My powerlessness that is subject to the mercy of entities that have more money than a little girl from Appalachia with a public education and a bleeding heart could ever hope to obtain. Entities that don’t care whether you live or die – or you live with a malignant tumor or a rash or unstoppable diarrhea or a CPAP machine – as long as they benefit. Entities that manipulate the powerless using methods that are buried so deep in our shared history that those who actively question, who scrape fingernails across chalkboards, are admonished for turning their backs on their brothers and sisters.

And what those people preach, many folks don’t want to consider.

Because it’s too heartbreaking. To love a place and a people so much. To love a place so much that you never feel at ease unless you’re able to rest your eyes on that terrain. To love a place so much and to feel so absolutely powerless to protect that place and to uplift the people who live in it and, perhaps most importantly, to protect and uplift yourself in it. To know that the problems are too great, too pervasive, steeped in too much time.

That understanding of powerlessness gets inside of you, just like these mountains. And it colors all that you do. It keeps many of our sons and daughters from leaving, even when they should. When this powerlessness becomes toxic to their psyche, and they’re stuck in the tumble of it. When they could go, but lack the strength and resources to make it happen.

It makes us angry, so angry. But we don’t direct our anger in the right places. Because the right places are so mighty and everlasting that we feel defeated before we even start. And those right places capitalize on their ability to shape our minds with slippery, imperious moves that are only slightly more veiled than the company store. Embracing modern manipulation techniques in advertising and branding and marketing to convince us they’re an ally. And we believe it. Because there is too much at stake to not believe it. And because we’ve been taught to believe it, and we’ve been taught that not believing it makes us a traitor.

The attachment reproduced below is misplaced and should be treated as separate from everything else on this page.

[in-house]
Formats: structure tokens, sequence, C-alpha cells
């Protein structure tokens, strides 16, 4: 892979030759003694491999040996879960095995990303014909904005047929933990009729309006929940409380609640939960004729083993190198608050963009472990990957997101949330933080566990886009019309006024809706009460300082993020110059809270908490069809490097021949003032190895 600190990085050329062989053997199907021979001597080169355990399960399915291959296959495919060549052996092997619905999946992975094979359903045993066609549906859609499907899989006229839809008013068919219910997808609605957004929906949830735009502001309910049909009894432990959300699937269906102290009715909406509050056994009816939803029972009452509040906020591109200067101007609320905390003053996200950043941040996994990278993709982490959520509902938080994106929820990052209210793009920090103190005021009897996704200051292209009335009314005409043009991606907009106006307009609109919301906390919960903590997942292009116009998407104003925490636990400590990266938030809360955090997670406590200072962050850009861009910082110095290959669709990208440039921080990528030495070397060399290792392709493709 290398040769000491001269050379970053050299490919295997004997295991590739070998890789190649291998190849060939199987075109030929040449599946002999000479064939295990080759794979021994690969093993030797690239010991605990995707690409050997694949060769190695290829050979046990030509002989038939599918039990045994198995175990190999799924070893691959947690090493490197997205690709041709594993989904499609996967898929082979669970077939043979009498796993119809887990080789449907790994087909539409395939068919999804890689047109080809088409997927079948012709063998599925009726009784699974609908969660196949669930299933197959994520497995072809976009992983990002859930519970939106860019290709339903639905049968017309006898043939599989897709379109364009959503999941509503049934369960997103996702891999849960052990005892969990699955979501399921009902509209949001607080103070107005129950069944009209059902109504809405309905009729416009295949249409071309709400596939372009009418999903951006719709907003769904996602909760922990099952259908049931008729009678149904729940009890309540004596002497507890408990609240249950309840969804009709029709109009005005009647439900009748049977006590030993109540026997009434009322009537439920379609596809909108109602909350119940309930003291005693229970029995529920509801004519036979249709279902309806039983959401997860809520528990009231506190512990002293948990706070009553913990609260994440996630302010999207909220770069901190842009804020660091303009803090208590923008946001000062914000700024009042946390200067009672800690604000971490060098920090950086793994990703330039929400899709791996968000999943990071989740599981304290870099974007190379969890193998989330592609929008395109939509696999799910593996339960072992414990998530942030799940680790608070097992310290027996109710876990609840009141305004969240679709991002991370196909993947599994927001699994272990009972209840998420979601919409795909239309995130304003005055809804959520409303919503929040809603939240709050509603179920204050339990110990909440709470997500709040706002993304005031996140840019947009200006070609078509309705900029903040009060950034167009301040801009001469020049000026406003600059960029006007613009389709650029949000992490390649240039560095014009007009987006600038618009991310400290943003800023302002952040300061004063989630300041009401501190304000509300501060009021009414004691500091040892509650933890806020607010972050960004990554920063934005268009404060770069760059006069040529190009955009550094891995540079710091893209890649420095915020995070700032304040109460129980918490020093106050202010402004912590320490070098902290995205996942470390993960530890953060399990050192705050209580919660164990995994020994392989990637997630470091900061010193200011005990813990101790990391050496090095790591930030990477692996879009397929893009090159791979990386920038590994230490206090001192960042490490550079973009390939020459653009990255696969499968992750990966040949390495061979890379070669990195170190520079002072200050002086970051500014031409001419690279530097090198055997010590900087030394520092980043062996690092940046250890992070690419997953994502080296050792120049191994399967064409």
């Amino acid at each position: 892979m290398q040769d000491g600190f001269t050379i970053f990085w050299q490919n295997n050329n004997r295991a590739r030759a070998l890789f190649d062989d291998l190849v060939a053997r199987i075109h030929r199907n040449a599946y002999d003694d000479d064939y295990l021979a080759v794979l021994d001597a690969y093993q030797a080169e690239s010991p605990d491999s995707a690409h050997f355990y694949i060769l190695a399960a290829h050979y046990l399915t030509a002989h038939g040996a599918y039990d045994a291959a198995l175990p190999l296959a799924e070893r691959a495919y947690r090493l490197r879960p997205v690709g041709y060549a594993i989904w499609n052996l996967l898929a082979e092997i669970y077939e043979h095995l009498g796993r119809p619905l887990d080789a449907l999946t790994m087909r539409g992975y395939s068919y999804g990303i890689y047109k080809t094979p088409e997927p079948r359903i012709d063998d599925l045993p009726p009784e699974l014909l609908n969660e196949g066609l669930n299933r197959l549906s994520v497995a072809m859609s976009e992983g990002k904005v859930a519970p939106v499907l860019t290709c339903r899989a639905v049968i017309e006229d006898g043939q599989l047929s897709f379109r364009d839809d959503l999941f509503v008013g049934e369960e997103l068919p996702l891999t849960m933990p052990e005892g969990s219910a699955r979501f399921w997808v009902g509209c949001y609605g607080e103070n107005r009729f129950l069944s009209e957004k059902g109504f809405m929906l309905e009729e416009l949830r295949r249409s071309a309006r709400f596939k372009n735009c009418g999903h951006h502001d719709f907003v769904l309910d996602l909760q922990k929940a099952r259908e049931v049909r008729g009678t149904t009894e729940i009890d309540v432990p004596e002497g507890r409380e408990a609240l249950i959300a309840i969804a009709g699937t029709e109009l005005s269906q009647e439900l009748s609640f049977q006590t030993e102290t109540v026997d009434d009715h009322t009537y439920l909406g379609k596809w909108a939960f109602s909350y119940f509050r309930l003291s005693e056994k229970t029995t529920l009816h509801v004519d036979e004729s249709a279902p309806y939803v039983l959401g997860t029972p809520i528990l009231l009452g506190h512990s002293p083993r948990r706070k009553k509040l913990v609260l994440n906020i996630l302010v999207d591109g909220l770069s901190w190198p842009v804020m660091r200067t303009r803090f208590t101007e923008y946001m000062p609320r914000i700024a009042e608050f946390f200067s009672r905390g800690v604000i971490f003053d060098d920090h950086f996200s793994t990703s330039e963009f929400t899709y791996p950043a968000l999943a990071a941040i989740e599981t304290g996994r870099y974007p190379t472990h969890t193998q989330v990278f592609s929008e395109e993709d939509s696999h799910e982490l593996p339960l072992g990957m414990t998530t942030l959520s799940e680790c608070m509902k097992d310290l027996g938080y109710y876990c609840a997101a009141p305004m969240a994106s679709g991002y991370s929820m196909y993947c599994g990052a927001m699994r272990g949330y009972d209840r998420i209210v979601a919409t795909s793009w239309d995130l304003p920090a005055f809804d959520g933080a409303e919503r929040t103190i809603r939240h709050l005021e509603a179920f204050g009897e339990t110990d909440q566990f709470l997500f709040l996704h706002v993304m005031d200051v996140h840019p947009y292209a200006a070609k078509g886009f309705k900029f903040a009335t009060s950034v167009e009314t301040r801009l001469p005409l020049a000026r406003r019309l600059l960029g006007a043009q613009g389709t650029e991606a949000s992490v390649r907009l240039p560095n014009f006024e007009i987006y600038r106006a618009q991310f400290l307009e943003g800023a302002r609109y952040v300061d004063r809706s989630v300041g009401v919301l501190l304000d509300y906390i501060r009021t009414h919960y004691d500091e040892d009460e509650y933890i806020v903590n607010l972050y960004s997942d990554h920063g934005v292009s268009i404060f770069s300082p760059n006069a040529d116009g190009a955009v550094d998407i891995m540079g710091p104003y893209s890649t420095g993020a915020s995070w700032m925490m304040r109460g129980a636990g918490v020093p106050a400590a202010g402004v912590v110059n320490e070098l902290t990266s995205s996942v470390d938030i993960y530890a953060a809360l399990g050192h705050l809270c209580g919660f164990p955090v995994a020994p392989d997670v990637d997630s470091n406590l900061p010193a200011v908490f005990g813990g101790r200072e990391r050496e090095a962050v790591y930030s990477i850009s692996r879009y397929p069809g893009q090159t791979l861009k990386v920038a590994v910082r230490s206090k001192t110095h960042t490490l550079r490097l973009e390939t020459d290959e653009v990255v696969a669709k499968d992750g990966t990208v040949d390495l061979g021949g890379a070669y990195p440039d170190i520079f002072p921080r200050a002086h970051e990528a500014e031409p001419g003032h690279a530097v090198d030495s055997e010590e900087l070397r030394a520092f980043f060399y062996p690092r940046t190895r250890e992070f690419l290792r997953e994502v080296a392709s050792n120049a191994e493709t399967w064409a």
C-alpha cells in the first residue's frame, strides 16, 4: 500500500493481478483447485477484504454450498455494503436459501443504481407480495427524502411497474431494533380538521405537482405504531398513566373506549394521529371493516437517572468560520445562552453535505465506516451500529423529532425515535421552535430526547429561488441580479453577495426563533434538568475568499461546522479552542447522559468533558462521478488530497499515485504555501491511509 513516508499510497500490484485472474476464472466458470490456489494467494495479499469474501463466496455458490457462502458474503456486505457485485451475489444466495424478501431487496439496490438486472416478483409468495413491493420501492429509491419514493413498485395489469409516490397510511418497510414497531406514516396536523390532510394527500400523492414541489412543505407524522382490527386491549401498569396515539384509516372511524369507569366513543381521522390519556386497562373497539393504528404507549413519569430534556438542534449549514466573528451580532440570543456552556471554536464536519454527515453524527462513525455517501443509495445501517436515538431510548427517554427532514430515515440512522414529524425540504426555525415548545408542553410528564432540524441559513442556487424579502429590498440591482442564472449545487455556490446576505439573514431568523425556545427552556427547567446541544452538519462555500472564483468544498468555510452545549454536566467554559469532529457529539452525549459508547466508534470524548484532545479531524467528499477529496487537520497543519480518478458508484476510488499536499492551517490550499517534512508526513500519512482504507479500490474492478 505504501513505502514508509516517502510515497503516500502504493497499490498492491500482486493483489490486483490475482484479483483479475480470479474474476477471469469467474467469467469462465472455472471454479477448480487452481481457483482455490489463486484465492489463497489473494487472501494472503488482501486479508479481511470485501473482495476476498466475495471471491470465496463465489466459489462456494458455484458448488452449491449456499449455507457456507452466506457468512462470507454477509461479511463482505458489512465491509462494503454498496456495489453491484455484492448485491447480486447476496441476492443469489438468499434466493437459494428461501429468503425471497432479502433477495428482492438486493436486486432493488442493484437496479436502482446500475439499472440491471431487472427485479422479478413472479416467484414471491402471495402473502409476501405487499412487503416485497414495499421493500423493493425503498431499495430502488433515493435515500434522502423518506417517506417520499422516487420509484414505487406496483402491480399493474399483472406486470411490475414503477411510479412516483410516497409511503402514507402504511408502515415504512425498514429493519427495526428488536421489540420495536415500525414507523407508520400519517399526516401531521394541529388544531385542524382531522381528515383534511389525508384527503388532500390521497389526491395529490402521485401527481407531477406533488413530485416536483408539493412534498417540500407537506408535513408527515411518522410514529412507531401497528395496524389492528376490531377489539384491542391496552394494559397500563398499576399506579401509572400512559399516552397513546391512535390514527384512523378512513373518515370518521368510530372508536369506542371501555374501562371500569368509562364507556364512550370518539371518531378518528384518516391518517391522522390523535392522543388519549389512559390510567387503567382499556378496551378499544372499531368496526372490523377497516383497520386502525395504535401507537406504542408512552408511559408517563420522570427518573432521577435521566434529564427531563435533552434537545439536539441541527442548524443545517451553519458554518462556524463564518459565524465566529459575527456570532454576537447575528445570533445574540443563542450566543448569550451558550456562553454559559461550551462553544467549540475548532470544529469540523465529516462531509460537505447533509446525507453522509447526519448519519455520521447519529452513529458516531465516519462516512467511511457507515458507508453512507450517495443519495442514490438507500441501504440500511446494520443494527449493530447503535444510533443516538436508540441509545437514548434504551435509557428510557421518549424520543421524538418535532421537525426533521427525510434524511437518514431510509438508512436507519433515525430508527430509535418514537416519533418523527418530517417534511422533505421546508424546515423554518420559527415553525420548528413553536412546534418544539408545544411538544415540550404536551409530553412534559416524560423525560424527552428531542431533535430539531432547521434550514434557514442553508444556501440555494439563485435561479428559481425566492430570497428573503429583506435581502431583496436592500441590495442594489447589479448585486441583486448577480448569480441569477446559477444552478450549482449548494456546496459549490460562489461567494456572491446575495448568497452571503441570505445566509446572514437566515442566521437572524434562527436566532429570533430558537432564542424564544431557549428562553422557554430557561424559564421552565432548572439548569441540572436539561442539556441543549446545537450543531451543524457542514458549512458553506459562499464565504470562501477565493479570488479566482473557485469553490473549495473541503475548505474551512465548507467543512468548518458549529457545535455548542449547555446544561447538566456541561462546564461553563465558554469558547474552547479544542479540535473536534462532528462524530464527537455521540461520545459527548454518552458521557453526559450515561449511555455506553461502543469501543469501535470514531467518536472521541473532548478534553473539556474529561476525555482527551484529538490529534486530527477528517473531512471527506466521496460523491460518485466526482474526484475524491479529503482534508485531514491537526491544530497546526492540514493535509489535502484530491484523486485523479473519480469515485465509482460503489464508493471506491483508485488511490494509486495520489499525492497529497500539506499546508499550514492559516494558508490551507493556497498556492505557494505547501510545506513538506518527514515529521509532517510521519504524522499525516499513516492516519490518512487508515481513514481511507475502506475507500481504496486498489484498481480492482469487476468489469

And so we take the frustration that comes, and we turn on one another, and we turn on ourselves. And we keep ourselves down, in small behaviors every day. Small behaviors that shape our lifetimes. With this knowledge of powerlessness that is so insidious, so deeply, collectively understood as “the way it is,” it becomes difficult to detect, and it becomes us.

And it keeps us right where we are, in the same pattern. But, in these days, now we have something new. The pattern is visible for all of us to see. It’s happening right in front of us, and it has become impossible to ignore. This is the time to wake up. Wake up.

By Emma Fisher

Emma Fisher is a writer and marketer living in Charleston, WV. She is a 7-year veteran of the nonprofit sector and is currently working as a consultant at a digital creative agency. She is on Twitter at @emmairenefisher.